The gecko is a remarkable animal. Scientists used to think that there was a mechanical aspect to the feet of a gecko, some kind of little hooks or something that would enable them to defy gravity like they do. It’s even weirder than that, though, it turns out to be molecular, they actually bond with whatever surface they are standing on.

I have had a lot of gecko-observation-time, and I can tell you, they are cute little critters. Very endearing, even. They eat bugs; after all, so they are our little helpmates, bugs are almost always just a pain in the neck. There’s a great dramatic tension, though, in an animal that is simultaneously so cute and so incredibly cold blooded and vicious.

When these things get wind of a nearby bug they go into predator overdrive. No leopard that ever stalked a gazelle was more blood-focused than a gecko that has the measure of a bug. No shark ever went after a fish with greater malice toward the game. The gecko, so small and so cute, positions himself out of the line of the insect’s sight and moves up by degrees, in frozen stillness, with only the raised tip of its tail waving gently back and forth to relieve the tension, just in the manner of cats in the backyard, focused on birds. The final assault, which is between five and ten times the length of the gecko, is accomplished in the blink of an eye. I have seen these things seize a bug much bigger than the gecko’s own head firmly in their jaws and jerk, jerk, twist and jerk, until the thing is swallowed whole. They see juvenile geckos as prey too, without discrimination.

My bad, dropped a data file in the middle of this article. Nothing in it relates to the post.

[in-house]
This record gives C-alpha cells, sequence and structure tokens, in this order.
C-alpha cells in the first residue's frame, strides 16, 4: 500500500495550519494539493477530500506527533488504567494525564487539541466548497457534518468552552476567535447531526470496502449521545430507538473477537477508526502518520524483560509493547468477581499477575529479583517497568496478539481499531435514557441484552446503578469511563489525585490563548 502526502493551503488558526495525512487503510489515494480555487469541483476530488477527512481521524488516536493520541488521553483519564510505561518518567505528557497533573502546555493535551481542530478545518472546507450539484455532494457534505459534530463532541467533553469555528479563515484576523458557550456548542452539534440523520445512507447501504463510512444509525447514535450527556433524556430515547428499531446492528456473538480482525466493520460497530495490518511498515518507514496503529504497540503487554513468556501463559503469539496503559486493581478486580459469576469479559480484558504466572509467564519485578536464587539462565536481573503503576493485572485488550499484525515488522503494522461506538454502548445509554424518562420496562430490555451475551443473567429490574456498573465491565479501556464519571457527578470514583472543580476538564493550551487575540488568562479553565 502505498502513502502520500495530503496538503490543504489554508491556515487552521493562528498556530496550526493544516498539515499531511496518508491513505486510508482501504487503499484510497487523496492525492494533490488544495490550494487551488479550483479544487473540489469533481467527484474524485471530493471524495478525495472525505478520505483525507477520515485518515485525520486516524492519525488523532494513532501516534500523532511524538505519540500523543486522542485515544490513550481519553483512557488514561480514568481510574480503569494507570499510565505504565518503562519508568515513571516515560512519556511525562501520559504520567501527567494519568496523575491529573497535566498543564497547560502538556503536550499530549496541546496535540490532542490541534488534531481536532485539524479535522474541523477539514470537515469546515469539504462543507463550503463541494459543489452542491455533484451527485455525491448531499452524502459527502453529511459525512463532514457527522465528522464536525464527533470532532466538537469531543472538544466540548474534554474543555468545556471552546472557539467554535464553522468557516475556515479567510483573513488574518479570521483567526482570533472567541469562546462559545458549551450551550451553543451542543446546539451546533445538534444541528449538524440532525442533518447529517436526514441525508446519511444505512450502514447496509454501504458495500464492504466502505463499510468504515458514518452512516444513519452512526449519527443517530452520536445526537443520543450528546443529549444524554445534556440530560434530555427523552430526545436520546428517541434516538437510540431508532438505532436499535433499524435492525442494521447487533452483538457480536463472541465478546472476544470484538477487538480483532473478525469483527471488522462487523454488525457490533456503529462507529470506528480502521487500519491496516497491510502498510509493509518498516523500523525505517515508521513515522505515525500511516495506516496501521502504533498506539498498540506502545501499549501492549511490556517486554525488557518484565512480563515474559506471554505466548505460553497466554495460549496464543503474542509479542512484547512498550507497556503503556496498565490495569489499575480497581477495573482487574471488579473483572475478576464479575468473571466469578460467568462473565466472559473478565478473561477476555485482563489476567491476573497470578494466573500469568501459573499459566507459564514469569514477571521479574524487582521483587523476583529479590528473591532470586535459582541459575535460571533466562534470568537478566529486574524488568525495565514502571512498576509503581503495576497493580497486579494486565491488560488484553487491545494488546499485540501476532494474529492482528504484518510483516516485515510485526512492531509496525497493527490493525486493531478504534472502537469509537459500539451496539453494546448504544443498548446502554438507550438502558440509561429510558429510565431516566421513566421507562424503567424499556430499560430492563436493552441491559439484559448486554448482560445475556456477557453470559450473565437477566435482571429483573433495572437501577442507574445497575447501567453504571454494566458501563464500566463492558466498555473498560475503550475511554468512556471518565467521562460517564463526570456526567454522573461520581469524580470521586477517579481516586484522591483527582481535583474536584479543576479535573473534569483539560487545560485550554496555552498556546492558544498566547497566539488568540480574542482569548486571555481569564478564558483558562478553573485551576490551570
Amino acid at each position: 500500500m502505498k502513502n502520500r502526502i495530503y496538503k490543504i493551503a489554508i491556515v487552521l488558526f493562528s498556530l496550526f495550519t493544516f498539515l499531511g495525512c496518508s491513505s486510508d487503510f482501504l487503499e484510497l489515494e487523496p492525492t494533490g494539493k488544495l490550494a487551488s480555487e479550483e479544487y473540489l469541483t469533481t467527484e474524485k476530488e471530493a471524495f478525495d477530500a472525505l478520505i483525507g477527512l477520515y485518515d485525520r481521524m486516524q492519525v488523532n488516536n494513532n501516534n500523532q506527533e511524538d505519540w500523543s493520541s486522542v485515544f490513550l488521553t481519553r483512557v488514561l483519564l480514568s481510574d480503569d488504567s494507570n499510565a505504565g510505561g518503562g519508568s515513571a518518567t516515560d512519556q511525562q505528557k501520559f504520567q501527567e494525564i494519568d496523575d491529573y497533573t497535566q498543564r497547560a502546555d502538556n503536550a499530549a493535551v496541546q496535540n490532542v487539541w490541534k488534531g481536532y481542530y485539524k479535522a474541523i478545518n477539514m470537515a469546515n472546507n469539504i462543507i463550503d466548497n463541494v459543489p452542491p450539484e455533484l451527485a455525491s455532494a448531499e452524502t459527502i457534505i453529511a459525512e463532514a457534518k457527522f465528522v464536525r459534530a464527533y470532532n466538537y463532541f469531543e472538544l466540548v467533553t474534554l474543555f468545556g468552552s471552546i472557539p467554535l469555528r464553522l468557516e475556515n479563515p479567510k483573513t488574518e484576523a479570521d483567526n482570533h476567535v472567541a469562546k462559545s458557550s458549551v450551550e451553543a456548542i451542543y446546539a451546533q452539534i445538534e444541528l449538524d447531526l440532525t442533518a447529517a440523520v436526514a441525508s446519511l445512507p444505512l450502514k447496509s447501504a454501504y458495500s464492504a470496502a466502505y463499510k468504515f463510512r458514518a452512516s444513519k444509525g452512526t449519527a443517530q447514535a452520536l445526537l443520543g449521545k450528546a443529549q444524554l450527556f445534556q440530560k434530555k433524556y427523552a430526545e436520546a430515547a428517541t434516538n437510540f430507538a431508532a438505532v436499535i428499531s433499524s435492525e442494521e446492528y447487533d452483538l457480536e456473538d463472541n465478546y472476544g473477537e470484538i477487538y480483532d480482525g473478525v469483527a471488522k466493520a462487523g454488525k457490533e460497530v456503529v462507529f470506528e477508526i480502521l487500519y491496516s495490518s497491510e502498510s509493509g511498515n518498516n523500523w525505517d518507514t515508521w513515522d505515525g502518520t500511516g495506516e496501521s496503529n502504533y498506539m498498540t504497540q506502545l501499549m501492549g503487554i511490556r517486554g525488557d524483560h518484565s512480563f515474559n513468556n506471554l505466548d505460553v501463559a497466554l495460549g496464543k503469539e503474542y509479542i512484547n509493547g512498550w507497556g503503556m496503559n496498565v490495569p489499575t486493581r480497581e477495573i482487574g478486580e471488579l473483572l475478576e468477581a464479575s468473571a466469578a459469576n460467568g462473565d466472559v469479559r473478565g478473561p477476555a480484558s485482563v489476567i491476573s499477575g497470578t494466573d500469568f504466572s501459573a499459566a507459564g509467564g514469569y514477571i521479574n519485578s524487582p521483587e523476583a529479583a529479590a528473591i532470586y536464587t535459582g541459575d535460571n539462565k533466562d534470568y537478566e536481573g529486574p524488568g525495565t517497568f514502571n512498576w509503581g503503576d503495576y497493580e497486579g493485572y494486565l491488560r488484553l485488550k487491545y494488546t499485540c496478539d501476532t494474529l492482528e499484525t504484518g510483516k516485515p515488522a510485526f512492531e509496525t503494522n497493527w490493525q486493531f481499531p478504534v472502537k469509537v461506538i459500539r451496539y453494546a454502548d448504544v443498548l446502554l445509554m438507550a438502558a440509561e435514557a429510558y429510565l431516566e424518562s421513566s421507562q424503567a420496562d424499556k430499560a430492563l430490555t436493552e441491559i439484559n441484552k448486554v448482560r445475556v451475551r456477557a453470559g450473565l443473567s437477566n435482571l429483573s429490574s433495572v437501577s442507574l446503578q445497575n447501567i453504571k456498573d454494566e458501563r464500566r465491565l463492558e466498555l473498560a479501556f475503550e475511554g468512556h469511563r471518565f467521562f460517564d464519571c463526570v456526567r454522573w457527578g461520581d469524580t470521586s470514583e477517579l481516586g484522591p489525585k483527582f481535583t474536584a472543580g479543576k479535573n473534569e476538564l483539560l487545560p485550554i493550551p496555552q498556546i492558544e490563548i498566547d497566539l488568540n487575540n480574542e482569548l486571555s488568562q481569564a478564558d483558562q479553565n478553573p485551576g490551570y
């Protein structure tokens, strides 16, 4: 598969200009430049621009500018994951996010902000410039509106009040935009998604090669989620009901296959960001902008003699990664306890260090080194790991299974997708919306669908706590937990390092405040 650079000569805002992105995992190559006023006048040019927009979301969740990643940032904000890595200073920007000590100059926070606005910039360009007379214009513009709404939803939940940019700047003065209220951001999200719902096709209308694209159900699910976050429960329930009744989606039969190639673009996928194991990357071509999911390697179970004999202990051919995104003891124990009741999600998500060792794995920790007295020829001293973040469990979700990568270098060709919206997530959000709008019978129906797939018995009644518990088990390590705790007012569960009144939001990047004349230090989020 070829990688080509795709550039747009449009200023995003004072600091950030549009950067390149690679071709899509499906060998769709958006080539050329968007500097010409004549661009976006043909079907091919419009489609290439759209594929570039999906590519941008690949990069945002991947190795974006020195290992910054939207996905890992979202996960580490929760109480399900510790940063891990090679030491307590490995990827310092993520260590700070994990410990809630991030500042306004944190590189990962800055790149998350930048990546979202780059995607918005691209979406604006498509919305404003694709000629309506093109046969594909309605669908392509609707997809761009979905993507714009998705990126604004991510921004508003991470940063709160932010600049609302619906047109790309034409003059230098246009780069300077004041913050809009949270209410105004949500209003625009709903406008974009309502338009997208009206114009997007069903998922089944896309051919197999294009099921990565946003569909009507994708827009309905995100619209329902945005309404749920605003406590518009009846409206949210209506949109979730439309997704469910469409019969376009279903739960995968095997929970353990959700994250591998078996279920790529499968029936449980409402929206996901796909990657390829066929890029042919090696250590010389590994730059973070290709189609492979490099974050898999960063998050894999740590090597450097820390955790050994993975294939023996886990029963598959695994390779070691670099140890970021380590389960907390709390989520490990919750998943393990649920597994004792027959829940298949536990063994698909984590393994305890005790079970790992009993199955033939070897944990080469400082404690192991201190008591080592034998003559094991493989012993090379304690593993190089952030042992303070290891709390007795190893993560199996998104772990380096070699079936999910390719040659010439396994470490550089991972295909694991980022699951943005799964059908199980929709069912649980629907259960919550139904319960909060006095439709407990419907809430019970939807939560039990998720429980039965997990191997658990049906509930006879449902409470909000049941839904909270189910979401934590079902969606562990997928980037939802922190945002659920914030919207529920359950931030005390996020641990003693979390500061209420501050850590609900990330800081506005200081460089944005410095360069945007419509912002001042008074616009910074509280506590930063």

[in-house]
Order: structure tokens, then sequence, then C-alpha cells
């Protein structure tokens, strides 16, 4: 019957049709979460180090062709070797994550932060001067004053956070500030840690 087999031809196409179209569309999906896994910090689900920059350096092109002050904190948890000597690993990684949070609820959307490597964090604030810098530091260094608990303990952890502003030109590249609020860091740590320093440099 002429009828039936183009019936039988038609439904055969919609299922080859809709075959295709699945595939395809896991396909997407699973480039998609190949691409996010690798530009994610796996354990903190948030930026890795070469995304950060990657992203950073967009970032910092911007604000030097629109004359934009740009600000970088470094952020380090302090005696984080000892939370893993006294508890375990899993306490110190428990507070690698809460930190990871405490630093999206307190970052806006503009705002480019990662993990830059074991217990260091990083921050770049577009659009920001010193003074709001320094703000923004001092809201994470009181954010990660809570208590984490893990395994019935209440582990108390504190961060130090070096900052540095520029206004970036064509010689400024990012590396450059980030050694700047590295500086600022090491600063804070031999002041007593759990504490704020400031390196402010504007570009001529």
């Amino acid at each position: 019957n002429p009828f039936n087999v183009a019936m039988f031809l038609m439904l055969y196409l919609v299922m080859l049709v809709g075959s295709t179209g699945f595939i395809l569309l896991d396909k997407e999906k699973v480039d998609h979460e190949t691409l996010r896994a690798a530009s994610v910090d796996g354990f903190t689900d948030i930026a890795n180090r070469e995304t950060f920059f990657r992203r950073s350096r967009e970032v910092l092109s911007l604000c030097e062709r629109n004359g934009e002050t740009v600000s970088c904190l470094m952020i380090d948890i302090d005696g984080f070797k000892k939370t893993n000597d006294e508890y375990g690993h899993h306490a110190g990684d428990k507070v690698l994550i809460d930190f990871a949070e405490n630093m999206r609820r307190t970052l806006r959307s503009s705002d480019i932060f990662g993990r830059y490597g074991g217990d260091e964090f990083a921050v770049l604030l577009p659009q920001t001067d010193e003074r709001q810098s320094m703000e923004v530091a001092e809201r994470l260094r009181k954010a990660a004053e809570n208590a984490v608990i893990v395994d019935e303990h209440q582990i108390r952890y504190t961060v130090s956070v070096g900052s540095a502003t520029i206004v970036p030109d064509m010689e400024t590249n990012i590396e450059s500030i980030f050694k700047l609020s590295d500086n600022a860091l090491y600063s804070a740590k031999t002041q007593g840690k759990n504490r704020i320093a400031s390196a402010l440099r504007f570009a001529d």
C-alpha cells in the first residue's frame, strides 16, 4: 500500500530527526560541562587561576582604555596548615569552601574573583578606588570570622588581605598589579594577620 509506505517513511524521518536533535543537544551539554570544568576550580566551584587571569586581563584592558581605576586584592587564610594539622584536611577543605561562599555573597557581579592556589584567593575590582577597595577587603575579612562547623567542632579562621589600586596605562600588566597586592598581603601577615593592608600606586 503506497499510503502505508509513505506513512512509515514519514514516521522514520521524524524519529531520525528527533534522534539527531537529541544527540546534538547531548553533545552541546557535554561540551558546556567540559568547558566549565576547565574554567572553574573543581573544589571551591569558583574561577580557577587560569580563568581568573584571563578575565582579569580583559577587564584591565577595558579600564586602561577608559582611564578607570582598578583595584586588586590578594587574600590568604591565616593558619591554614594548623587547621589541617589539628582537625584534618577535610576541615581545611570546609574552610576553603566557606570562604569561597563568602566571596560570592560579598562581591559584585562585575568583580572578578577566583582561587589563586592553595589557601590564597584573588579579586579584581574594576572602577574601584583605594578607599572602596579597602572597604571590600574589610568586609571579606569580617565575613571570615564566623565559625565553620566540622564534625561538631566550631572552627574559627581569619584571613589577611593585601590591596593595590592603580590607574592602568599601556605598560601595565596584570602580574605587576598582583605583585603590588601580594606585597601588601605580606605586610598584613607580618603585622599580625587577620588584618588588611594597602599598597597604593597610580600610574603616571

There is a very small gecko in my apartment these days. He’s the first one I’ve seen in six months, so I don’t think he needs to worry about his big brothers, there are none around. This is his range. He shows up all over the place.

Which is not surprising, finding bugs in my apartment is a challenge, even for a gecko, I’ll wager. I have seen two roaches in my apartment, two roaches total in six months, and both of them were all the way dead, six legs up and wings down, x’s for eyes, call the priest. Same for the couple that I have seen in the halls, I think every six months or so they dip the entire building in dioxin, it’s pretty clear that bugs can’t live here. Except ants, that is, not many, and only the very small ones, but they’re here, they’re everywhere, after all.

So I suppose my little buddy is living now off the ant population. He’s so small, it’s enough for him so far. I wonder if he’ll stick around long enough to mature, I’ll be able to tell if I hear his mating call, the chik-chik-chik of the adult gecko. Good luck finding a wife around here, buddy. In fact, good luck in general. I wish you well.

Saturday, May 3, 2008

Deja Vu All Over Again